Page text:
I am not sure what impedes my ability to ask for help more. My first guess is stubbornness or pride, but that seems too easy. I think the main reason is because I do not think I deserve it. I know how valuable time is in my life and therefore I do not think I am deserving of using other’s time. I would like to think I put in enough good in the world to ask for a little back from time to time, but I cannot stand putting that to the test.
I am not sure what the long-term impact of my back surgery/recovery will have on my ability to ask for help. I wish I could end this with some amazing take-home and tell you I am a changed man, but saying that now would be a bit hasty. I guess my main takeaway is that getting better at asking for help is a process. I am on that journey now. Fortunately I have surrounded myself with some pretty amazing and insightful people whose opinions matter greatly to me and I know are definitely willing to help me…I just need to get over myself and ask. I also know that my wife will give me a very stern talking-to if I do not get better, so that is a pretty good incentive, too!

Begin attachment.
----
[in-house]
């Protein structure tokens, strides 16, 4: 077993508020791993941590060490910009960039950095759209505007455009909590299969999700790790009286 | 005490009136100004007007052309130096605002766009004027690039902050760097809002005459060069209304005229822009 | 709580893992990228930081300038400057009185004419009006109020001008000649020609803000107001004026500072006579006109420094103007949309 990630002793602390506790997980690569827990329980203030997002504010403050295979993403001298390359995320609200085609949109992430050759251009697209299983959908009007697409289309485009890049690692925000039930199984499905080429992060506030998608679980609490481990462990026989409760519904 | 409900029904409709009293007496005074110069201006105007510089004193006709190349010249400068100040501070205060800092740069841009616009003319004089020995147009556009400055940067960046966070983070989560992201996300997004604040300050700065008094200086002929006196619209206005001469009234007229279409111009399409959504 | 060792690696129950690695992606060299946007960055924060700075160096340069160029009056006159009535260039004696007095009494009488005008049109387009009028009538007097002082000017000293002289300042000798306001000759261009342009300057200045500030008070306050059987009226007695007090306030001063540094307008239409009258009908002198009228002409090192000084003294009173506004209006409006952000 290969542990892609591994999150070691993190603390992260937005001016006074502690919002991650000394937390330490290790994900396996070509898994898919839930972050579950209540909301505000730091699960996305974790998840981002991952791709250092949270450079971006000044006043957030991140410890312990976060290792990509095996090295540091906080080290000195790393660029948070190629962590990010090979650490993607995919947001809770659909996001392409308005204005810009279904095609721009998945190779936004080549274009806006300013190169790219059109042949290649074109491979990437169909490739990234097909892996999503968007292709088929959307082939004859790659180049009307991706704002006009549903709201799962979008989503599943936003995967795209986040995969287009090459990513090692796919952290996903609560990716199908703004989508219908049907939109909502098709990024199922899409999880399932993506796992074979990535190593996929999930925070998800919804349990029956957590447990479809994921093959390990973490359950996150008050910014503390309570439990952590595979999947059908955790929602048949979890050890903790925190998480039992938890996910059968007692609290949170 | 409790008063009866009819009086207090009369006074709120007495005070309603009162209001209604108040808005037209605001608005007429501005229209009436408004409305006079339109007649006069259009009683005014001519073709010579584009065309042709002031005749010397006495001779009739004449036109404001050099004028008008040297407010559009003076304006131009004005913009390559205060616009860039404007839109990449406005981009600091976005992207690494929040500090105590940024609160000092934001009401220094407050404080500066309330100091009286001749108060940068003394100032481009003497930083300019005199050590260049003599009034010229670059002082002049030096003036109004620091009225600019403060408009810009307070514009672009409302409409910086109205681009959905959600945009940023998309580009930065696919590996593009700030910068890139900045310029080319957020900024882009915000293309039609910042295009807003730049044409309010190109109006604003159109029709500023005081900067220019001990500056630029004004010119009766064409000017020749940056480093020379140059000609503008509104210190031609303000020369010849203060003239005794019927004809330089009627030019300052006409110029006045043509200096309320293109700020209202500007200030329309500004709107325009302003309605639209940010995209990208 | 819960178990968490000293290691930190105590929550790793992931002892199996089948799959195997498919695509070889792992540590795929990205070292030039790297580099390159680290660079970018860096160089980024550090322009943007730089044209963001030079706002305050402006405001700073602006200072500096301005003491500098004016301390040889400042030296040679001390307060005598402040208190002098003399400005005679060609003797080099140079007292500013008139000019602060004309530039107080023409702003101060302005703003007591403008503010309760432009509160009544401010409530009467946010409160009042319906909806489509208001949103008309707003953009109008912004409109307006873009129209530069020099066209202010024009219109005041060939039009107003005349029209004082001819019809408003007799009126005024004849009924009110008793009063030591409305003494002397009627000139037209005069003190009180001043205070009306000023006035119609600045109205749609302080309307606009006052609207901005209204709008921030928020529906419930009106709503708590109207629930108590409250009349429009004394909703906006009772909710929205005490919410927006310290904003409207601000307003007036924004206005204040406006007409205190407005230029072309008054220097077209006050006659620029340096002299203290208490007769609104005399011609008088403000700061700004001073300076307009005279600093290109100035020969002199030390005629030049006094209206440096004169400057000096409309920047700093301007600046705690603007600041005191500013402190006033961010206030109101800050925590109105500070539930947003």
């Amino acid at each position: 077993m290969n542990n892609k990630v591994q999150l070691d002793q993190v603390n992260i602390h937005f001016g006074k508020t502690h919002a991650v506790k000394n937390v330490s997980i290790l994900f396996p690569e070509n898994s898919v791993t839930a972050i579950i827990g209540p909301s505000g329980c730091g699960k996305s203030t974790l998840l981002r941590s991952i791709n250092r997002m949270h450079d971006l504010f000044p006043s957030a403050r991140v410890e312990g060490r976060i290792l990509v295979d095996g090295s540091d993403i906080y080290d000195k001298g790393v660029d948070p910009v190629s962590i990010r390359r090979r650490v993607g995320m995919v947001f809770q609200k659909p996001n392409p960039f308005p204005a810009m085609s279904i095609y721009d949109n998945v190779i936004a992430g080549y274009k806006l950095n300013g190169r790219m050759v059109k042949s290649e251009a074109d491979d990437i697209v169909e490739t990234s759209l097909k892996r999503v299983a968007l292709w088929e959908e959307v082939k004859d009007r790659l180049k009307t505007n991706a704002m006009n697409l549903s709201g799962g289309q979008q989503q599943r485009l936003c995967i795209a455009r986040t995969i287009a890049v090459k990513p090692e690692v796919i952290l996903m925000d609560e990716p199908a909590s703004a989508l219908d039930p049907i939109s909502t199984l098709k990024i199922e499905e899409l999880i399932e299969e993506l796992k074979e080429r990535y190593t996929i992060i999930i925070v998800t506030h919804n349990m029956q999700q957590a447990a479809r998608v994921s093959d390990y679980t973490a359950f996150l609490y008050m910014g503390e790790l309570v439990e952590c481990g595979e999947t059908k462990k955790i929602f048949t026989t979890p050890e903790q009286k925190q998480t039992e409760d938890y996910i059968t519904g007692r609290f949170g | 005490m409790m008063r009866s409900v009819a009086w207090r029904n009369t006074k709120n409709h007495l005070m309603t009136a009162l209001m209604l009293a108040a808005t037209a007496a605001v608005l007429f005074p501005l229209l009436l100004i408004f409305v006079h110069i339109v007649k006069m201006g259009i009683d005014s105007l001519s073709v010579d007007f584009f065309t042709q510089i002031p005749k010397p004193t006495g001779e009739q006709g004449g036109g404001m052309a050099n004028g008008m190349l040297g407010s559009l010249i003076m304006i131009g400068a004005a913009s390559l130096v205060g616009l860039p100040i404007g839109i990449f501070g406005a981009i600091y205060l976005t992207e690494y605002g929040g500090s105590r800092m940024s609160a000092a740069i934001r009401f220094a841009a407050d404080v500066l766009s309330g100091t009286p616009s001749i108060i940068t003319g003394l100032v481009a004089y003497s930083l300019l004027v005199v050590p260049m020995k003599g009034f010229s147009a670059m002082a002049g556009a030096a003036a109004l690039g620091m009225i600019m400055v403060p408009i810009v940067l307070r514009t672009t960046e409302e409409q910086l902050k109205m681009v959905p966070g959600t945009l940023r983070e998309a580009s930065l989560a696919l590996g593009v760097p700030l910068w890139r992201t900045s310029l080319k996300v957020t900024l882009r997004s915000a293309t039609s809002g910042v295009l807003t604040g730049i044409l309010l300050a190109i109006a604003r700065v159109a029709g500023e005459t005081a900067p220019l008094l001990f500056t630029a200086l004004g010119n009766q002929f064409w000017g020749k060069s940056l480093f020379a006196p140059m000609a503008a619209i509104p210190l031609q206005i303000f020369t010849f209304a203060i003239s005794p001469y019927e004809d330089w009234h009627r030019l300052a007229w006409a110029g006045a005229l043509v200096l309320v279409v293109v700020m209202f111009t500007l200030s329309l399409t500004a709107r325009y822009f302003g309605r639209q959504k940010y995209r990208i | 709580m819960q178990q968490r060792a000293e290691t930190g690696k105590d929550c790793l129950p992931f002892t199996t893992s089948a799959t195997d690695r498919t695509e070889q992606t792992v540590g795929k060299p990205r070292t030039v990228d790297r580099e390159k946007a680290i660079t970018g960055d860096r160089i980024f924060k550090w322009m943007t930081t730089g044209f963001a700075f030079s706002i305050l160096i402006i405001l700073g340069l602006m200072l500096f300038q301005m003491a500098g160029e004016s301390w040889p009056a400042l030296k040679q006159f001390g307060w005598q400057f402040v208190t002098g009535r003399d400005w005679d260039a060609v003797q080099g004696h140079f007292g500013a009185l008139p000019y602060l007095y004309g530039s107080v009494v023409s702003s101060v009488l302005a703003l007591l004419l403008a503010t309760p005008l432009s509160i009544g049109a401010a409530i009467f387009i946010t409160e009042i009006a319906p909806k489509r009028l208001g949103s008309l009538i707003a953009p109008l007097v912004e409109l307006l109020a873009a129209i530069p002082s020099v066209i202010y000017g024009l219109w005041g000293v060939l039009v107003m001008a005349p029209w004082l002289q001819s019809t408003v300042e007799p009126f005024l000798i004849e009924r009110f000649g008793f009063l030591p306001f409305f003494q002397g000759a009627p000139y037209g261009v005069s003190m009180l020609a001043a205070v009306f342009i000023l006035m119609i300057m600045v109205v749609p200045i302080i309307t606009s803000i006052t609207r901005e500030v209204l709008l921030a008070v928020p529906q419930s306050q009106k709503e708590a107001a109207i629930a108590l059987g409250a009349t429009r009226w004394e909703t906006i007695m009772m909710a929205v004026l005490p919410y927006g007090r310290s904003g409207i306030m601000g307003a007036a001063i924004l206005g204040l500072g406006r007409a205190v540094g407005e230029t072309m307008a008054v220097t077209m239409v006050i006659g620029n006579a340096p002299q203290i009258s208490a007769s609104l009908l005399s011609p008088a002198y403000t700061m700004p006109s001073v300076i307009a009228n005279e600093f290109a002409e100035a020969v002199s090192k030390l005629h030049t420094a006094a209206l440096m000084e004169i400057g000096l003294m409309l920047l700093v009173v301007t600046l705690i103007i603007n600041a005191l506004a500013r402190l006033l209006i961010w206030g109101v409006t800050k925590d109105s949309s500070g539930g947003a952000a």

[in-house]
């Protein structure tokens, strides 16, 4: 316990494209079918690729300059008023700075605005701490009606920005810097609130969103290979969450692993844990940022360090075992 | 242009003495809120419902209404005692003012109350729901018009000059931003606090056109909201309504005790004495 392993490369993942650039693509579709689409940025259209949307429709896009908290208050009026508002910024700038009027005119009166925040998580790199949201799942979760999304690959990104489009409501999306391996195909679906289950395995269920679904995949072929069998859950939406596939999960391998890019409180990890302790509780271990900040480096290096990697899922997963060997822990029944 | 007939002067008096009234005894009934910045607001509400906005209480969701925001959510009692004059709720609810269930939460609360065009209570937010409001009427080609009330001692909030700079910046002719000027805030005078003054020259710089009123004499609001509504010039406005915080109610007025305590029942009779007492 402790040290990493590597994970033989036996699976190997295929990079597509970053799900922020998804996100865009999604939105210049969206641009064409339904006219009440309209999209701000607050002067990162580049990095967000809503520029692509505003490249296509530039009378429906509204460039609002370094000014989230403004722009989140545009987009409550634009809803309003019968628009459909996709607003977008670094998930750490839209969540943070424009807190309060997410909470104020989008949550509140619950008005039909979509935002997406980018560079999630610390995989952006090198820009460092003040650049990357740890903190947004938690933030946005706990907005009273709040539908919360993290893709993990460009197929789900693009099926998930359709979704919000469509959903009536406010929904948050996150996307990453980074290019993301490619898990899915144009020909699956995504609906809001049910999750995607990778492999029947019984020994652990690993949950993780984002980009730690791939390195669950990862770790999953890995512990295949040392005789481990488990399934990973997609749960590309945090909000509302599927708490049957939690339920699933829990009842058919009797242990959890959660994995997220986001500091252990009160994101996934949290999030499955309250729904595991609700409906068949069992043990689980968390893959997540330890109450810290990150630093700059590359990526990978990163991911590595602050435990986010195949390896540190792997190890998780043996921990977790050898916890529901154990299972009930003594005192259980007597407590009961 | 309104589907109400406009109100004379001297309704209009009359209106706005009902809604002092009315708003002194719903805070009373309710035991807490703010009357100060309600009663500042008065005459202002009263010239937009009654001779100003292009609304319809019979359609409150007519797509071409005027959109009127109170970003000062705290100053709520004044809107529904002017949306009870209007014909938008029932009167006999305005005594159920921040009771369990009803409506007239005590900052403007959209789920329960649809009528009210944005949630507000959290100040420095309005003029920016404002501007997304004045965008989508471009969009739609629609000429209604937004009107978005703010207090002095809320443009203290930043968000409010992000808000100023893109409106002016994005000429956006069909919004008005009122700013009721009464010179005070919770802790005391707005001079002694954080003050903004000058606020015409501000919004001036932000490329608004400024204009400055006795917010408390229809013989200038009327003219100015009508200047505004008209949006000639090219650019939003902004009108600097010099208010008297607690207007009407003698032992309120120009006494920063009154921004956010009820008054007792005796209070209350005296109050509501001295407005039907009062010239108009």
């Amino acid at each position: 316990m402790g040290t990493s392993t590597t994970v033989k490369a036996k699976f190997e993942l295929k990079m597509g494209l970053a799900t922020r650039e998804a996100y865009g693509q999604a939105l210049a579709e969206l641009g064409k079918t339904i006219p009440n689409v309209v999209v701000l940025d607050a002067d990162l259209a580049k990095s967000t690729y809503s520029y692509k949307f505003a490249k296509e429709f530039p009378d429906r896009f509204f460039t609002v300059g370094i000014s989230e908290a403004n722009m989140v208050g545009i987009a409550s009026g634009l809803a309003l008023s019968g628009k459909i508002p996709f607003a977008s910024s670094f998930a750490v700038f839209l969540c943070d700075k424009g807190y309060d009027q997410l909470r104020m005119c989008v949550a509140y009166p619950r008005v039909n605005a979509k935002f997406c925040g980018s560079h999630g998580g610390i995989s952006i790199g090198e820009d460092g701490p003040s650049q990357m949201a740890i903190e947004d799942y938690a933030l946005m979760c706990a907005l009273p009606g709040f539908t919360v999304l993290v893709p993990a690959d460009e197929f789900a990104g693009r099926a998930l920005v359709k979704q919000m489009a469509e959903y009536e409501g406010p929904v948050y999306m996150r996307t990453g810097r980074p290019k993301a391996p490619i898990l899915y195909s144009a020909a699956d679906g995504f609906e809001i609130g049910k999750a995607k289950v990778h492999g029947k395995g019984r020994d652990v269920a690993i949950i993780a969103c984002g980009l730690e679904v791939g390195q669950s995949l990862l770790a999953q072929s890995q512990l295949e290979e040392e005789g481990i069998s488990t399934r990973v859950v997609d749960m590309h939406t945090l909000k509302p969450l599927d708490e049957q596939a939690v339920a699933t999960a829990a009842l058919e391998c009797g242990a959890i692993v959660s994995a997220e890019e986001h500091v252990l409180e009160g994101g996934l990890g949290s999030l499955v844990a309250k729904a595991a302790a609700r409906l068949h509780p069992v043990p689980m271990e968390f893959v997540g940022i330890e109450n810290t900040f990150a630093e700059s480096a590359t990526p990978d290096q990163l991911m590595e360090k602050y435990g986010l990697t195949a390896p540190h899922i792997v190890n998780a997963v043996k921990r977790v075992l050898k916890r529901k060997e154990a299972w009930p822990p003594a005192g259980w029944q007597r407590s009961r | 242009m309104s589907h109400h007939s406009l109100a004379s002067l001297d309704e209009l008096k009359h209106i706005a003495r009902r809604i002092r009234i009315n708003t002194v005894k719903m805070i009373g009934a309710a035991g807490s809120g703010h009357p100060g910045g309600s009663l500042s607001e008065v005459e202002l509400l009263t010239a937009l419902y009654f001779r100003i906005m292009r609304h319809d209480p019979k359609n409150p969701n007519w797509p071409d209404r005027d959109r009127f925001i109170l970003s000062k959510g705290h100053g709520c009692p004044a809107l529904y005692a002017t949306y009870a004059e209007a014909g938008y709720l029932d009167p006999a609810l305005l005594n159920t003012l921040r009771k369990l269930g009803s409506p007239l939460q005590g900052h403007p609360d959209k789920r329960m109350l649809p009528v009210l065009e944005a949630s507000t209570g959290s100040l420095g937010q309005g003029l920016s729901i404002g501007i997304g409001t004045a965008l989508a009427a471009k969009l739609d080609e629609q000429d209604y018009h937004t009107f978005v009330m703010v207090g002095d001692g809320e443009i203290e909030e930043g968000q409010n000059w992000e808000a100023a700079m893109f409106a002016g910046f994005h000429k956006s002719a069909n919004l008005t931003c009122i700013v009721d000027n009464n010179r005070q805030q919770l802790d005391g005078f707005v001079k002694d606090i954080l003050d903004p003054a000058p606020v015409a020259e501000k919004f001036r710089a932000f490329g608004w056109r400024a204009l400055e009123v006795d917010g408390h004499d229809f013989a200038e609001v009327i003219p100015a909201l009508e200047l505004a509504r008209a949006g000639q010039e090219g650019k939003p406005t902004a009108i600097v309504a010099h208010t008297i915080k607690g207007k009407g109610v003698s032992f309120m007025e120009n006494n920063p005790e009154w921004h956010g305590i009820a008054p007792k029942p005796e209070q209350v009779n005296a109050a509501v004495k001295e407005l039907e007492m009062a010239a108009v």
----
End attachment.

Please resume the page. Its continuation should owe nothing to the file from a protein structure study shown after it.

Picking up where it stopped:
To try and give you some more ideas of how to get better at asking for help I posed the same question, “How do you get better at asking for help?” on Facebook, and here is what some of my wise friends said:
Kristen Hadeed: “Remove all fear of the answer being “no!”
Marc Sauvé: “Understanding and accepting you are worth helping.”
Jen Gilbert: “Repetition. The more you do it, the less scary it becomes. Be specific. When you’ve honed in on what you need help with, you empower the person you’re asking to give you better help.”